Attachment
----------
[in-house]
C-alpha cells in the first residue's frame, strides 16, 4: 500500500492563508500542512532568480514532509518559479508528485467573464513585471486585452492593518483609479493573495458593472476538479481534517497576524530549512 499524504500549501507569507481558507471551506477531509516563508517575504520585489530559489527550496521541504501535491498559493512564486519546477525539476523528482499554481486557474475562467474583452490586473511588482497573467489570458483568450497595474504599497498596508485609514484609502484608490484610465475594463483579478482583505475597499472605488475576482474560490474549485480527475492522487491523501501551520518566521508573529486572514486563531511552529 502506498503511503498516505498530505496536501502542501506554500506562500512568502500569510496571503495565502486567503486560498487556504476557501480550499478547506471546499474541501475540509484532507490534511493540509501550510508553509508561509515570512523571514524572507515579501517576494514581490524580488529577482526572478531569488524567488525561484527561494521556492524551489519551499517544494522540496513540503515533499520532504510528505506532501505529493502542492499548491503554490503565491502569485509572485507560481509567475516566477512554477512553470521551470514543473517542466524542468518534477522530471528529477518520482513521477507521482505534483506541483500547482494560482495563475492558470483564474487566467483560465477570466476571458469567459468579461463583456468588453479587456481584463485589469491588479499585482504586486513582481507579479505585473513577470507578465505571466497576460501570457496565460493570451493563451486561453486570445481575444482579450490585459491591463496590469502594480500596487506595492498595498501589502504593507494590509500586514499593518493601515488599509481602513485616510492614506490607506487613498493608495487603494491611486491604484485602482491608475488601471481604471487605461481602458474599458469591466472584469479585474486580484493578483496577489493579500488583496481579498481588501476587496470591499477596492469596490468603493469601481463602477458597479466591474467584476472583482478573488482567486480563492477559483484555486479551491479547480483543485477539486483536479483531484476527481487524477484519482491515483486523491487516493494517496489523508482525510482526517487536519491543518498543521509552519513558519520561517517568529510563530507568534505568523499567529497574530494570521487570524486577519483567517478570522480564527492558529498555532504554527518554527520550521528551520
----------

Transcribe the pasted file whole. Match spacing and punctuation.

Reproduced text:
[in-house]
C-alpha cells in the first residue's frame, strides 16, 4: 500500500492563508500542512532568480514532509518559479508528485467573464513585471486585452492593518483609479493573495458593472476538479481534517497576524530549512 499524504500549501507569507481558507471551506477531509516563508517575504520585489530559489527550496521541504501535491498559493512564486519546477525539476523528482499554481486557474475562467474583452490586473511588482497573467489570458483568450497595474504599497498596508485609514484609502484608490484610465475594463483579478482583505475597499472605488475576482474560490474549485480527475492522487491523501501551520518566521508573529486572514486563531511552529 502506498503511503498516505498530505496536501502542501506554500506562500512568502500569510496571503495565502486567503486560498487556504476557501480550499478547506471546499474541501475540509484532507490534511493540509501550510508553509508561509515570512523571514524572507515579501517576494514581490524580488529577482526572478531569488524567488525561484527561494521556492524551489519551499517544494522540496513540503515533499520532504510528505506532501505529493502542492499548491503554490503565491502569485509572485507560481509567475516566477512554477512553470521551470514543473517542466524542468518534477522530471528529477518520482513521477507521482505534483506541483500547482494560482495563475492558470483564474487566467483560465477570466476571458469567459468579461463583456468588453479587456481584463485589469491588479499585482504586486513582481507579479505585473513577470507578465505571466497576460501570457496565460493570451493563451486561453486570445481575444482579450490585459491591463496590469502594480500596487506595492498595498501589502504593507494590509500586514499593518493601515488599509481602513485616510492614506490607506487613498493608495487603494491611486491604484485602482491608475488601471481604471487605461481602458474599458469591466472584469479585474486580484493578483496577489493579500488583496481579498481588501476587496470591499477596492469596490468603493469601481463602477458597479466591474467584476472583482478573488482567486480563492477559483484555486479551491479547480483543485477539486483536479483531484476527481487524477484519482491515483486523491487516493494517496489523508482525510482526517487536519491543518498543521509552519513558519520561517517568529510563530507568534505568523499567529497574530494570521487570524486577519483567517478570522480564527492558529498555532504554527518554527520550521528551520